Flush with Success at Hackathon

Dec 8 2016

In mid-November, a group of NYU Shanghai sophomores beat peer contestants to claim the first prize of a 24-hour hackathon, which sought to design a new type of “off-grid” toilet without connection to water, electricity or sewage systems.

Sponsored by Kohler, a leading bathroom brand and Collective Responsibility, the contest on November 18 attracted eight student teams from six top Chinese universities. Students were required to create an environmentally sustainable toilet solution overnight for a specific user group – ranging from migrant workers to taxi drivers.

After an intensive night of brainstorming, researching, creating prototypes and designing presentations, the NYU Shanghai team, led by Business & Finance major Qi Huang, earned unanimous recognition from the judges with a network-like toilet system named “Tolinet.”

“The key to our winning is that we are creating a system, a sustainable business model, rather than a single product. Compared with other contestants, our proposal is more feasible,” said Huang. The NYU Shanghai team also included Yilun Li, Zijie Lu, Xincheng Huang and Wentao Wang, whose strong teamwork helped them land the championship.

According to Huang, “Tolinet” was designed to tackle two major problems of public toilets -- maldistribution and bad maintenance -- a huge concern to the urban population, especially to the vast number of participants in large, public events.

“What people usually see is an old man sitting in front of a public toilet, often very dirty, and charging each person 1 yuan for entry. He has no incentive in taking great care of the public toilets,” Huang said.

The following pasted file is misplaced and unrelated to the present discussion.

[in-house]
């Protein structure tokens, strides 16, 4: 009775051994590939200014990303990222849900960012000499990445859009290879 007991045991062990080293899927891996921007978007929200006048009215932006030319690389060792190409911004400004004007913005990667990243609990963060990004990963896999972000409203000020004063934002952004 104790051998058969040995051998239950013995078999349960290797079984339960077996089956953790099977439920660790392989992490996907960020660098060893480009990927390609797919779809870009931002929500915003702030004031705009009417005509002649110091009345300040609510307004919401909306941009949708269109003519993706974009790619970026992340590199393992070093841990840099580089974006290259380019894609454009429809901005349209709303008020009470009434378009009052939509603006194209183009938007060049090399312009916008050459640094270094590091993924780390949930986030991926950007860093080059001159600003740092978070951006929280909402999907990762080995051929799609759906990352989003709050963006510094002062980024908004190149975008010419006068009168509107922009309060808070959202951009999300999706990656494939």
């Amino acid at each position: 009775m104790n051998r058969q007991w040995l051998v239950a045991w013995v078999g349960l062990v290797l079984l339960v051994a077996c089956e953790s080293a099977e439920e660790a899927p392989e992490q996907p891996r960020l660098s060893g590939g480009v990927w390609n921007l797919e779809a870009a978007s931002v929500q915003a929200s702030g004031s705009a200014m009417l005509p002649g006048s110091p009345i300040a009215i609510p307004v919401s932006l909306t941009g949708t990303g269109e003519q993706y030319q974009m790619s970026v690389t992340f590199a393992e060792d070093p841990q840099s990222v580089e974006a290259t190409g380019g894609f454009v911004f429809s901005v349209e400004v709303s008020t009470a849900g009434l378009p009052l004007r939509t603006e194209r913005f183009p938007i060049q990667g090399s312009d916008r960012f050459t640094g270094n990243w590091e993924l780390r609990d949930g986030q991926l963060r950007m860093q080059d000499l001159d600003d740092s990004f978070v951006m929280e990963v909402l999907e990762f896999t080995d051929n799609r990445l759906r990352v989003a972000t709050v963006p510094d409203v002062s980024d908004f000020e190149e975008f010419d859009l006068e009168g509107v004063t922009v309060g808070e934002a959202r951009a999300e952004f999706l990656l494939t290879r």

In “Tolinet,” each toilet unit will be re-designed to include a squatty potty, making it easier to be disinfected. A separate module collects human waste, which will then be processed into energy to be consumed by the toilet's disinfection functionalities. Hence, the system will be self-sustainable.

Highlights of the NYU Shanghai proposal lie in its unique business model, which suggests Kohler to build and manage a dynamic public toilet network. In the system, people can use a simple phone application to find the nearest clean toilets provided by Kohler--the company can also allocate idle toilets where they are needed.

“Tolinet enables Kohler to collect data on user preference, and use the data to improve their design. It can also create huge branding effects,” Huang said.

As winners, the NYU Shanghai team members will enjoy job/internship opportunities at Kohler in addition to prizes. Both the company and the team intend to turn “the most feasible proposal” into reality.  

Reflecting on their first hackathon experience, Huang was excited that the team, consisting of the youngest students with the least knowledge in design, engineering or toilets, were able to generate unique, winning ideas.

“After all, Hackathon is more about creativity and less about expertise,” he said.